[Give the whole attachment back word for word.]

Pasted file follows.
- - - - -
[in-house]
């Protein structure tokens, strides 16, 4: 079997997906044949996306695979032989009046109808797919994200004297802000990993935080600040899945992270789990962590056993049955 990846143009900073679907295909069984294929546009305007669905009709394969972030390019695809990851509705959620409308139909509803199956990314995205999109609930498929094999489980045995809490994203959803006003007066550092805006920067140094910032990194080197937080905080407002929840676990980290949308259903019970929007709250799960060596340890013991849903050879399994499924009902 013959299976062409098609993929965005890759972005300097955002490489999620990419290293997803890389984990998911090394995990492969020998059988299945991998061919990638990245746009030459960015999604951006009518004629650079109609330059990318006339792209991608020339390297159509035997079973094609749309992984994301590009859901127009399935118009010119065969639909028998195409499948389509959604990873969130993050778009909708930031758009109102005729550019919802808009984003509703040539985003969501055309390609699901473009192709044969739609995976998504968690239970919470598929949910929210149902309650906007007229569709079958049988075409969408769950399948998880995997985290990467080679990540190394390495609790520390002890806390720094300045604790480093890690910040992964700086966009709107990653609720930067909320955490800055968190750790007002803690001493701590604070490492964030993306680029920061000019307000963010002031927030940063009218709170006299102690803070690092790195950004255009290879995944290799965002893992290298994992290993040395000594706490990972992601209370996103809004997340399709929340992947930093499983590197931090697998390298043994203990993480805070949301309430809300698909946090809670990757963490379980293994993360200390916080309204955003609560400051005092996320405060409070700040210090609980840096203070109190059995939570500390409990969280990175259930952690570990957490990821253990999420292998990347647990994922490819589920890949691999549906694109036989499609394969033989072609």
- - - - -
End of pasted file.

[in-house]
């Protein structure tokens, strides 16, 4: 079997997906044949996306695979032989009046109808797919994200004297802000990993935080600040899945992270789990962590056993049955 990846143009900073679907295909069984294929546009305007669905009709394969972030390019695809990851509705959620409308139909509803199956990314995205999109609930498929094999489980045995809490994203959803006003007066550092805006920067140094910032990194080197937080905080407002929840676990980290949308259903019970929007709250799960060596340890013991849903050879399994499924009902 013959299976062409098609993929965005890759972005300097955002490489999620990419290293997803890389984990998911090394995990492969020998059988299945991998061919990638990245746009030459960015999604951006009518004629650079109609330059990318006339792209991608020339390297159509035997079973094609749309992984994301590009859901127009399935118009010119065969639909028998195409499948389509959604990873969130993050778009909708930031758009109102005729550019919802808009984003509703040539985003969501055309390609699901473009192709044969739609995976998504968690239970919470598929949910929210149902309650906007007229569709079958049988075409969408769950399948998880995997985290990467080679990540190394390495609790520390002890806390720094300045604790480093890690910040992964700086966009709107990653609720930067909320955490800055968190750790007002803690001493701590604070490492964030993306680029920061000019307000963010002031927030940063009218709170006299102690803070690092790195950004255009290879995944290799965002893992290298994992290993040395000594706490990972992601209370996103809004997340399709929340992947930093499983590197931090697998390298043994203990993480805070949301309430809300698909946090809670990757963490379980293994993360200390916080309204955003609560400051005092996320405060409070700040210090609980840096203070109190059995939570500390409990969280990175259930952690570990957490990821253990999420292998990347647990994922490819589920890949691999549906694109036989499609394969033989072609």